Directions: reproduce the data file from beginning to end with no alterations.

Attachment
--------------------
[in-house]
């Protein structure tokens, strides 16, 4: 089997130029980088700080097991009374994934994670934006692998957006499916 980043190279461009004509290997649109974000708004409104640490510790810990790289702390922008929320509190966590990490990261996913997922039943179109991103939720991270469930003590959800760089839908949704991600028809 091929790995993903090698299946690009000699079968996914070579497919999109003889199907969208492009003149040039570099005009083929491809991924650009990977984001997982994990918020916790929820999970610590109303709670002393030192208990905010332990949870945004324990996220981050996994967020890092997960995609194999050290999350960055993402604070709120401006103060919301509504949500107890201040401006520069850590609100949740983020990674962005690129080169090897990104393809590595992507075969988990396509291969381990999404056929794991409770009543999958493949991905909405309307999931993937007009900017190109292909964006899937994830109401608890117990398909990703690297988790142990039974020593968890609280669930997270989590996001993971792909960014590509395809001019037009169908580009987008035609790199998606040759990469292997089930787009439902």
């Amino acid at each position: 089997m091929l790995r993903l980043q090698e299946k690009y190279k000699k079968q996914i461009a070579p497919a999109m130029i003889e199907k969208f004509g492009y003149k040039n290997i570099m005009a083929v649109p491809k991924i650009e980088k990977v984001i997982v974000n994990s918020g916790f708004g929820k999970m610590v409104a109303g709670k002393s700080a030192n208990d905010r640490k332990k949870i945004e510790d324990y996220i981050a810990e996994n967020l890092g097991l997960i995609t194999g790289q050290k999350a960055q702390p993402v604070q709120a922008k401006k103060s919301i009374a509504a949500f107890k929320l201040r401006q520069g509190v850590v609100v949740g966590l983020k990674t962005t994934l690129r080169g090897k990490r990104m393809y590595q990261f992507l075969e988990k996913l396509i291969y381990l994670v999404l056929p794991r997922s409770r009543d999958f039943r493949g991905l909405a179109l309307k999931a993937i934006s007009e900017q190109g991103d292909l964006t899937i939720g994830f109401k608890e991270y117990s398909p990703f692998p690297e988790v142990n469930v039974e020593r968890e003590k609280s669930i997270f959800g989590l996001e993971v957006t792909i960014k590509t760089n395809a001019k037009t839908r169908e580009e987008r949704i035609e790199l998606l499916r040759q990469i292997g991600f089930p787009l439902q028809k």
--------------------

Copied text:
[in-house]
């Protein structure tokens, strides 16, 4: 089997130029980088700080097991009374994934994670934006692998957006499916 980043190279461009004509290997649109974000708004409104640490510790810990790289702390922008929320509190966590990490990261996913997922039943179109991103939720991270469930003590959800760089839908949704991600028809 091929790995993903090698299946690009000699079968996914070579497919999109003889199907969208492009003149040039570099005009083929491809991924650009990977984001997982994990918020916790929820999970610590109303709670002393030192208990905010332990949870945004324990996220981050996994967020890092997960995609194999050290999350960055993402604070709120401006103060919301509504949500107890201040401006520069850590609100949740983020990674962005690129080169090897990104393809590595992507075969988990396509291969381990999404056929794991409770009543999958493949991905909405309307999931993937007009900017190109292909964006899937994830109401608890117990398909990703690297988790142990039974020593968890609280669930997270989590996001993971792909960014590509395809001019037009169908580009987008035609790199998606040759990469292997089930787009439902």
């Amino acid at each position: 089997m091929l790995r993903l980043q090698e299946k690009y190279k000699k079968q996914i461009a070579p497919a999109m130029i003889e199907k969208f004509g492009y003149k040039n290997i570099m005009a083929v649109p491809k991924i650009e980088k990977v984001i997982v974000n994990s918020g916790f708004g929820k999970m610590v409104a109303g709670k002393s700080a030192n208990d905010r640490k332990k949870i945004e510790d324990y996220i981050a810990e996994n967020l890092g097991l997960i995609t194999g790289q050290k999350a960055q702390p993402v604070q709120a922008k401006k103060s919301i009374a509504a949500f107890k929320l201040r401006q520069g509190v850590v609100v949740g966590l983020k990674t962005t994934l690129r080169g090897k990490r990104m393809y590595q990261f992507l075969e988990k996913l396509i291969y381990l994670v999404l056929p794991r997922s409770r009543d999958f039943r493949g991905l909405a179109l309307k999931a993937i934006s007009e900017q190109g991103d292909l964006t899937i939720g994830f109401k608890e991270y117990s398909p990703f692998p690297e988790v142990n469930v039974e020593r968890e003590k609280s669930i997270f959800g989590l996001e993971v957006t792909i960014k590509t760089n395809a001019k037009t839908r169908e580009e987008r949704i035609e790199l998606l499916r040759q990469i292997g991600f089930p787009l439902q028809k």